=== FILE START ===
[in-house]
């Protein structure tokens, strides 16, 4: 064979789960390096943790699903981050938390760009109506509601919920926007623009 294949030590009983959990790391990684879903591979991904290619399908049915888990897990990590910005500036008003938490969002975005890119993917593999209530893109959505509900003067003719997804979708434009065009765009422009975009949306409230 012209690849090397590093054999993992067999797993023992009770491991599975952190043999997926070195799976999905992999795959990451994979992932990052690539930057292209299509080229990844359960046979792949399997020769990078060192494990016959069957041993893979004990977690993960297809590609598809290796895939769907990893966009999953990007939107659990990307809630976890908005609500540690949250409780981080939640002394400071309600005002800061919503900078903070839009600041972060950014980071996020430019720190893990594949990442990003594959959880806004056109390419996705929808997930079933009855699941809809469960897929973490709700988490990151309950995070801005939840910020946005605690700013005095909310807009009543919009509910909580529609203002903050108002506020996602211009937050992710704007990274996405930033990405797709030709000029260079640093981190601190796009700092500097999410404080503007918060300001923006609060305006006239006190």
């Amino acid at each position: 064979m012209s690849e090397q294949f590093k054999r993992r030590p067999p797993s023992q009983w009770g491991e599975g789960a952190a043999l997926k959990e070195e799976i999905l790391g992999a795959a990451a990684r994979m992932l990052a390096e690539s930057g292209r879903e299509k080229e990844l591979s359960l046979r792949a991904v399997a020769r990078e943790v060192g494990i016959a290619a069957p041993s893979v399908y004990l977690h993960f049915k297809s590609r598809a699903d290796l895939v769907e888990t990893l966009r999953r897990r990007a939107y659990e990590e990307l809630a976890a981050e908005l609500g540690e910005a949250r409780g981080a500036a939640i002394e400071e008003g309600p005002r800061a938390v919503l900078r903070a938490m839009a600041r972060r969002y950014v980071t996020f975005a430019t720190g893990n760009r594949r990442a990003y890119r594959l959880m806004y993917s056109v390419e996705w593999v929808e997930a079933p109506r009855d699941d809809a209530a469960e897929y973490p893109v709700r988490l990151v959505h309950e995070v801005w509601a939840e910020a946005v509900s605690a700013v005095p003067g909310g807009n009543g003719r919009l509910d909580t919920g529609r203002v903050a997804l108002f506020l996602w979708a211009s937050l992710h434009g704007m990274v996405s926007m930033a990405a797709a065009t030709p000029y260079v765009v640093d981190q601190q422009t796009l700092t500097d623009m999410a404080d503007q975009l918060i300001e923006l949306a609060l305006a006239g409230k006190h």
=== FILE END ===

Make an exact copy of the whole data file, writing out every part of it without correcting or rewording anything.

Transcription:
[in-house]
């Protein structure tokens, strides 16, 4: 064979789960390096943790699903981050938390760009109506509601919920926007623009 294949030590009983959990790391990684879903591979991904290619399908049915888990897990990590910005500036008003938490969002975005890119993917593999209530893109959505509900003067003719997804979708434009065009765009422009975009949306409230 012209690849090397590093054999993992067999797993023992009770491991599975952190043999997926070195799976999905992999795959990451994979992932990052690539930057292209299509080229990844359960046979792949399997020769990078060192494990016959069957041993893979004990977690993960297809590609598809290796895939769907990893966009999953990007939107659990990307809630976890908005609500540690949250409780981080939640002394400071309600005002800061919503900078903070839009600041972060950014980071996020430019720190893990594949990442990003594959959880806004056109390419996705929808997930079933009855699941809809469960897929973490709700988490990151309950995070801005939840910020946005605690700013005095909310807009009543919009509910909580529609203002903050108002506020996602211009937050992710704007990274996405930033990405797709030709000029260079640093981190601190796009700092500097999410404080503007918060300001923006609060305006006239006190």
């Amino acid at each position: 064979m012209s690849e090397q294949f590093k054999r993992r030590p067999p797993s023992q009983w009770g491991e599975g789960a952190a043999l997926k959990e070195e799976i999905l790391g992999a795959a990451a990684r994979m992932l990052a390096e690539s930057g292209r879903e299509k080229e990844l591979s359960l046979r792949a991904v399997a020769r990078e943790v060192g494990i016959a290619a069957p041993s893979v399908y004990l977690h993960f049915k297809s590609r598809a699903d290796l895939v769907e888990t990893l966009r999953r897990r990007a939107y659990e990590e990307l809630a976890a981050e908005l609500g540690e910005a949250r409780g981080a500036a939640i002394e400071e008003g309600p005002r800061a938390v919503l900078r903070a938490m839009a600041r972060r969002y950014v980071t996020f975005a430019t720190g893990n760009r594949r990442a990003y890119r594959l959880m806004y993917s056109v390419e996705w593999v929808e997930a079933p109506r009855d699941d809809a209530a469960e897929y973490p893109v709700r988490l990151v959505h309950e995070v801005w509601a939840e910020a946005v509900s605690a700013v005095p003067g909310g807009n009543g003719r919009l509910d909580t919920g529609r203002v903050a997804l108002f506020l996602w979708a211009s937050l992710h434009g704007m990274v996405s926007m930033a990405a797709a065009t030709p000029y260079v765009v640093d981190q601190q422009t796009l700092t500097d623009m999410a404080d503007q975009l918060i300001e923006l949306a609060l305006a006239g409230k006190h």